An easy operation is an absolute must for a digital camera such as the Fujifilm FinePix V10. After all, most users are likely to be regular consumers, intent on using the camera primarily for the average daily snapshot. This type of user is generally not keen on a large amount of setting options, and will thus prefer to use the Fujifilm FinePix V10 as a fully automatic camera. As a result, the Fujifilm FinePix V10 compact camera caters to this need. By offering a simple operation, a large monitor and a fast reaction time, the Fujifilm FinePix V10 ensures photographing is a particularly pleasant experience.
Fuji FinePix V10 - Start-up speed
Upon pressing the main switch slightly longer, the Fujifilm FinePix V10 starts up fast as lightning. The start-up speed truly is remarkable, especially considering the fact the camera needs to extend the lens. However, a certain amount of attention will need to be paid to the main switch on the side of the camera, to ensure it is set to the correct mode: photography or video clips. On more than one occasion, I found myself in a situation where the switch was set to a different mode when taking the camera out of my bag. The exposure is handled entirely automatically, which I find only logical for a digital camera such as the Fujifilm FinePix V10. The only thing that can be adjusted is an over- or underexposure.
Fujifilm FinePix V10 - Grid lines
The Fujifilm V10 offers a handy option to show grid lines in the image. This proves to be an ideal asset when photographing buildings or a landscape; as it enables you to get a straight view of the horizon, which allows you to create a good composition. After all, it is widely known a horizon positioned in the centre of an image often comes across quite dull. Setting the horizon on 2/3 or 1/3 of the image generally produces better, more attractive results. An old yet very effective composition rule that goes by the name of Golden Ratio. The beautiful, large monitor displays a warning when there is a large risk of blur caused by movement of the photographer's hand, or when you are dealing with either a surplus or lack of light. The warning is conspicuous enough to catch your attention.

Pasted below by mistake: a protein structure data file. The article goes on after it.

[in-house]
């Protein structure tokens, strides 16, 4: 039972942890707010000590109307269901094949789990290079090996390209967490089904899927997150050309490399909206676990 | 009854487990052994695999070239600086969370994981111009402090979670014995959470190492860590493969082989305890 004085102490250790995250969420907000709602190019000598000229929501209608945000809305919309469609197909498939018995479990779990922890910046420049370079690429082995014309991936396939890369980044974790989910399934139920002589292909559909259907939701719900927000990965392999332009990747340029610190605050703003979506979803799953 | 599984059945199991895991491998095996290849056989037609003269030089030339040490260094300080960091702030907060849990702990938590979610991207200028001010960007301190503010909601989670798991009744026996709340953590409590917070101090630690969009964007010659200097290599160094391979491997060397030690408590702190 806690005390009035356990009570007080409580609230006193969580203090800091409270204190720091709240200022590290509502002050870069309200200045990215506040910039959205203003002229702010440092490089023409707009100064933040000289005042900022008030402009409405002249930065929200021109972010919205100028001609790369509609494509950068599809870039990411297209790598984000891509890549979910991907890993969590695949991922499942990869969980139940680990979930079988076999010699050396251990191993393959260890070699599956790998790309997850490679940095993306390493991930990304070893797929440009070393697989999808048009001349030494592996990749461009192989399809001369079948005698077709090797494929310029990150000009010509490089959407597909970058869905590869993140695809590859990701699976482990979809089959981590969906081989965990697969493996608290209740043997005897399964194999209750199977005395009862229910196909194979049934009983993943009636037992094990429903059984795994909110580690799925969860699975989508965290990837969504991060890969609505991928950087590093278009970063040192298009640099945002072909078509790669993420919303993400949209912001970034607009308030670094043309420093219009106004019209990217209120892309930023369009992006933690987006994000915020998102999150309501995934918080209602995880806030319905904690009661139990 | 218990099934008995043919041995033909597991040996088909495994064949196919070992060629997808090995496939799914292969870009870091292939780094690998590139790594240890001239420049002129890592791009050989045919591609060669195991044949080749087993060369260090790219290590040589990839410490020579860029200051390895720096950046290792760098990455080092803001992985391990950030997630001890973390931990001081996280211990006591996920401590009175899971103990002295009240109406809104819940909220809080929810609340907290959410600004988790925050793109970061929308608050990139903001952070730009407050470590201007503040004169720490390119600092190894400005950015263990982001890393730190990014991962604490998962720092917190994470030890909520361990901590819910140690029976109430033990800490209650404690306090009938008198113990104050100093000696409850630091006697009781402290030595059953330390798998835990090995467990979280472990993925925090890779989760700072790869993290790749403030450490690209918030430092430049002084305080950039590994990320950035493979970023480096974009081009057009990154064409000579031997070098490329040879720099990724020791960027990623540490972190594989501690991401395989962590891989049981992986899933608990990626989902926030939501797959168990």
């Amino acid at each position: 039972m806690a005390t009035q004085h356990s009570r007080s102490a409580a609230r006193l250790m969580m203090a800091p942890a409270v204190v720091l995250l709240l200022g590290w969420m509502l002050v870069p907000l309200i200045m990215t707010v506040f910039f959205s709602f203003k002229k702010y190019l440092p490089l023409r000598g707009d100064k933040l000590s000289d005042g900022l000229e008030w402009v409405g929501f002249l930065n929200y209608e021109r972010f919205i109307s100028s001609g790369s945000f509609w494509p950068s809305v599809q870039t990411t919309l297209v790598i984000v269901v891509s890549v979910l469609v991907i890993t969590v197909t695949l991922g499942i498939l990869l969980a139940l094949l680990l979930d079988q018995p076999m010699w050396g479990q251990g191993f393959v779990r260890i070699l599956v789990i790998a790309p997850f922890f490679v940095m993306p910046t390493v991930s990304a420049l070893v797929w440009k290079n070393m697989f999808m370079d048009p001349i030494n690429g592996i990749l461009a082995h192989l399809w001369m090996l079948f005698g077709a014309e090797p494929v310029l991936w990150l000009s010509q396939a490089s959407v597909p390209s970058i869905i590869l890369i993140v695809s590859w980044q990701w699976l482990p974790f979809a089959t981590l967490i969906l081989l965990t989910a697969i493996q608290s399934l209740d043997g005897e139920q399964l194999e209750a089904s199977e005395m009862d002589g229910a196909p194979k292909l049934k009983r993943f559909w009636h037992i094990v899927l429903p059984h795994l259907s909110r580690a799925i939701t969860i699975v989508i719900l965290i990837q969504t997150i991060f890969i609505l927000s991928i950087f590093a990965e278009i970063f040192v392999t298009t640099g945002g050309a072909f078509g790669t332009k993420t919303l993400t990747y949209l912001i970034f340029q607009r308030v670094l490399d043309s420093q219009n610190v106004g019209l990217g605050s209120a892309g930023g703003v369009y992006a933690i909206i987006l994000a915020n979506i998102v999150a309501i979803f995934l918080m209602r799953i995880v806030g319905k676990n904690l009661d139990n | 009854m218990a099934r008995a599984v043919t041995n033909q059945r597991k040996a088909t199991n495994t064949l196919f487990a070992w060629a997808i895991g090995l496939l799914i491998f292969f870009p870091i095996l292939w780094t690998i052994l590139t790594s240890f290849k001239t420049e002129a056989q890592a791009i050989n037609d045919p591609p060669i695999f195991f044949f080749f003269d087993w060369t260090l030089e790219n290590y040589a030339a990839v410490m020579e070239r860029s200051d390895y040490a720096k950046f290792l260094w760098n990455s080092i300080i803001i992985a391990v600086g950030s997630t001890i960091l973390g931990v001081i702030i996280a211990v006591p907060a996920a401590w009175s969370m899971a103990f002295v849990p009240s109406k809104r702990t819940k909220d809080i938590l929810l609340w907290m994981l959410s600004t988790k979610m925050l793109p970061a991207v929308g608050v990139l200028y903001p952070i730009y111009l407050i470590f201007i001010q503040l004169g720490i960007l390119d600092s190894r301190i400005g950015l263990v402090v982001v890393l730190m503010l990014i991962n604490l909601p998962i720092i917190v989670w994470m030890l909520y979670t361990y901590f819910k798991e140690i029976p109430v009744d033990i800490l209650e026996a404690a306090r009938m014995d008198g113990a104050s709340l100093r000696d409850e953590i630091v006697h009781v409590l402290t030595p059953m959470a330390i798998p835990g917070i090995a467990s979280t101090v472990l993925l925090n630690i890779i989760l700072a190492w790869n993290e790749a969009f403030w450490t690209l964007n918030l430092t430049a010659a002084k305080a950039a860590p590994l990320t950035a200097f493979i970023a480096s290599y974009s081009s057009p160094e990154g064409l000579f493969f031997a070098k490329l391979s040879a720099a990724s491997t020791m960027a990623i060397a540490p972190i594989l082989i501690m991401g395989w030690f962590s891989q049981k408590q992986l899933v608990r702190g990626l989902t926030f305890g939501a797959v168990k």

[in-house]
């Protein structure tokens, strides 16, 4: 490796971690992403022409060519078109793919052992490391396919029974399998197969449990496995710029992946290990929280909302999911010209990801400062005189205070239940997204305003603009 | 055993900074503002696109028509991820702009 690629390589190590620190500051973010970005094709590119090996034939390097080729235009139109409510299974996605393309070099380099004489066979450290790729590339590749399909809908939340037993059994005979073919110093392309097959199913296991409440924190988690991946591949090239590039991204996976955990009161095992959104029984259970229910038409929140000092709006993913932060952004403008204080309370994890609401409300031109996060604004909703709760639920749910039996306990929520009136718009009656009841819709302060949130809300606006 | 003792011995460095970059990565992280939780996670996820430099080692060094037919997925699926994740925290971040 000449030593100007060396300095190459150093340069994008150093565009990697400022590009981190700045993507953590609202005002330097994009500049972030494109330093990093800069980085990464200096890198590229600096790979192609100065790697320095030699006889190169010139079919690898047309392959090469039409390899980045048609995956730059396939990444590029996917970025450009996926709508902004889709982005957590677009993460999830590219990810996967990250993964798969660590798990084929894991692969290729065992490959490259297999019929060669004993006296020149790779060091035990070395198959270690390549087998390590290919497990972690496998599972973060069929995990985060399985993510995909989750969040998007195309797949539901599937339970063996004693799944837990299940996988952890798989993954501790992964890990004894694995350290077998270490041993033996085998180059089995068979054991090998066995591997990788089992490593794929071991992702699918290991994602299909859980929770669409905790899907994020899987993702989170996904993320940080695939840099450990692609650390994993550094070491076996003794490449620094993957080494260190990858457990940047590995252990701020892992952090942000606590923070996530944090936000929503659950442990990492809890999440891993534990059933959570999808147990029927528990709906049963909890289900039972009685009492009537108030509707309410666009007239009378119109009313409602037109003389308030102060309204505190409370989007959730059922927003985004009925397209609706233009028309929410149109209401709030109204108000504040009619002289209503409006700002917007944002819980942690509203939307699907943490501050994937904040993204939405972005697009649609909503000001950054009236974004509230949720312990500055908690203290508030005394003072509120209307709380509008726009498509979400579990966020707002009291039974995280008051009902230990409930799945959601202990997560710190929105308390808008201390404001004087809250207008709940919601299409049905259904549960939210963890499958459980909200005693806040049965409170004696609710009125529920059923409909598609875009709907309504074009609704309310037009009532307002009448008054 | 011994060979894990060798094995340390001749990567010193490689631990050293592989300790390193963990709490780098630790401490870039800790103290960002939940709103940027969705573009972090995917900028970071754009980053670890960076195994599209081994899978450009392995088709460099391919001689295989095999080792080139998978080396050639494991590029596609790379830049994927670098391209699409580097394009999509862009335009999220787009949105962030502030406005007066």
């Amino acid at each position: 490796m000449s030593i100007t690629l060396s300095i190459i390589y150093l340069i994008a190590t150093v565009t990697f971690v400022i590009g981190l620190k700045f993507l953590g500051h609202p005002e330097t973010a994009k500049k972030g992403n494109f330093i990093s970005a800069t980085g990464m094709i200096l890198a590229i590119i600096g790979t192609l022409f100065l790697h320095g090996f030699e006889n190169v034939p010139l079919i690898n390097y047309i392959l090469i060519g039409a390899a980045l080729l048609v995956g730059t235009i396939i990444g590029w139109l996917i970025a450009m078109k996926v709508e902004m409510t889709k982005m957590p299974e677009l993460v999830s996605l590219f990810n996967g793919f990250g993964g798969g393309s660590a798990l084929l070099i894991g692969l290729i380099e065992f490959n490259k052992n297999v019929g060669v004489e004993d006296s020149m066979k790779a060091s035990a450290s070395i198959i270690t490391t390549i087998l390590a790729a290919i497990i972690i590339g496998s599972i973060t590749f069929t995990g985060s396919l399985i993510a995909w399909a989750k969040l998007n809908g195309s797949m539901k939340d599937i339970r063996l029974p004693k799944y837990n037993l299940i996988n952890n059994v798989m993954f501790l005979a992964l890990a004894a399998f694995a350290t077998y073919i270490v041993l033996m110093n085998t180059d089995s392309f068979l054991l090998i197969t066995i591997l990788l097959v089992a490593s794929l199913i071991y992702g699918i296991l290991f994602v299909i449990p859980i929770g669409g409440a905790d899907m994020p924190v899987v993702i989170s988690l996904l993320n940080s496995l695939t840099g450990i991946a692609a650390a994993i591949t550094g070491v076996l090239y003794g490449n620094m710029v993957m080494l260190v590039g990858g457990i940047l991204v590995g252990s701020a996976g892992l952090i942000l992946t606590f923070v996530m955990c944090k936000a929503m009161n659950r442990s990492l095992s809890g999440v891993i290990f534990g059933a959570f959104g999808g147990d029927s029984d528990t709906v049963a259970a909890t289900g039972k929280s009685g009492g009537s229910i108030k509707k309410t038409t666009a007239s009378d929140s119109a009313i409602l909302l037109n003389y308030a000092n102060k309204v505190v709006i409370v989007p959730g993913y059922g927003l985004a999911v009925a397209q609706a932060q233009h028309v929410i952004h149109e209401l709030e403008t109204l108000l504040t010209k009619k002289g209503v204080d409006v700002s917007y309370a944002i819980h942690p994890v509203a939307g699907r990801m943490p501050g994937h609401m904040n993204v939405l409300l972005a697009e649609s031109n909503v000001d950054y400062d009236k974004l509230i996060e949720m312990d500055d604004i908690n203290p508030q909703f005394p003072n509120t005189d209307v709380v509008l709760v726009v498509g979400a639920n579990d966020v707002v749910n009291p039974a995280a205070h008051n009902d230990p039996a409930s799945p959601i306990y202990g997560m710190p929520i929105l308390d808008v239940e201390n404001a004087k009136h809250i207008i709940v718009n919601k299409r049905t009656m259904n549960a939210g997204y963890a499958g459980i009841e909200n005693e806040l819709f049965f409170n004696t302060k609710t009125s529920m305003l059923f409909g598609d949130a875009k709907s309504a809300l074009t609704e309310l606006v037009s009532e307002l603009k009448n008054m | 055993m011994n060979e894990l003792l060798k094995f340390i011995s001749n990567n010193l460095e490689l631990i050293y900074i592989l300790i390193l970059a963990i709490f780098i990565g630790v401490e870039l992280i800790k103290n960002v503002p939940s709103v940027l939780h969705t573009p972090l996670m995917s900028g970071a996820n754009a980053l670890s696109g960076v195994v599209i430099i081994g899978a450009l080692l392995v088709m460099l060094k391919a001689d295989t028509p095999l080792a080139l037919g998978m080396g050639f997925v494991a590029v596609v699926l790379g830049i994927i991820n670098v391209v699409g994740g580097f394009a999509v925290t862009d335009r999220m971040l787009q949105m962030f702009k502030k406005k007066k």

Fuji V10 camera - Shutter release
The camera has a very decent release pressure, and it takes only a fraction of a second to actually capture the image. This means shutter release lags, something that older digital compact cameras still struggled with, are a thing of the past. Remarkable, however, is the fact that even the current digital cameras are still frequently accused of suffering from this, even though most compact cameras have long since overcome the hurdle. Zooming in and out can be done with reasonable ease, although accurate framing may prove tricky.
However, the range of 38 up to 130 mm will undoubtedly appeal to most users. The large 3 inch screen is of superb quality, and even offers the option to shortly increase the brightness, something that would usually require a search through the menu. The solution that Fujifilm provide certainly is something we would prefer to see more often.
Fujifilm V10 - F-button & Pre-programmed scenes
Should you still want to set something on the camera, you simply have to remember one button: the F-button, located on top of the camera. It allows you to set, for instance, the colour character of the photo, which is in fact just as if you put a different film in the camera. The F-button also provides access to the resolution and the ISO sensitivity. These features can also be changed when photographing in the fully automatic mode. In addition, the Fujifilm FinePix V10 offers several pre-programmed scenes, such as Sport, Portrait and Landscape, which quickly provide the user with the correct settings. Although the M-mode does not allow you to control shutter speed and aperture, it does permit alterations to the white balance, the exposure correction and the auto focus. An excellent digital option for the more experienced photographer.
Fujifilm FinePix V10 digital camera - Menu
Besides this, the menu of the camera also provides several things that can be set and adjusted. Although the structure of the menu does take a little getting used to, you will quickly familiarise yourself with it once you have worked with it in practice. A pity, however, that Fujifilm have not yet seized the opportunity to equip the camera with a large amount of languages. We see an increased number of digital cameras that now offer the option to be set in an impressive variety of languages which, I have to admit, is something I would also expect from a Fujifilm FinePix digital camera. However, it seems to me Fujifilm are likely to do this with a future generation. After all, users do generally prefer to set the camera to their native language.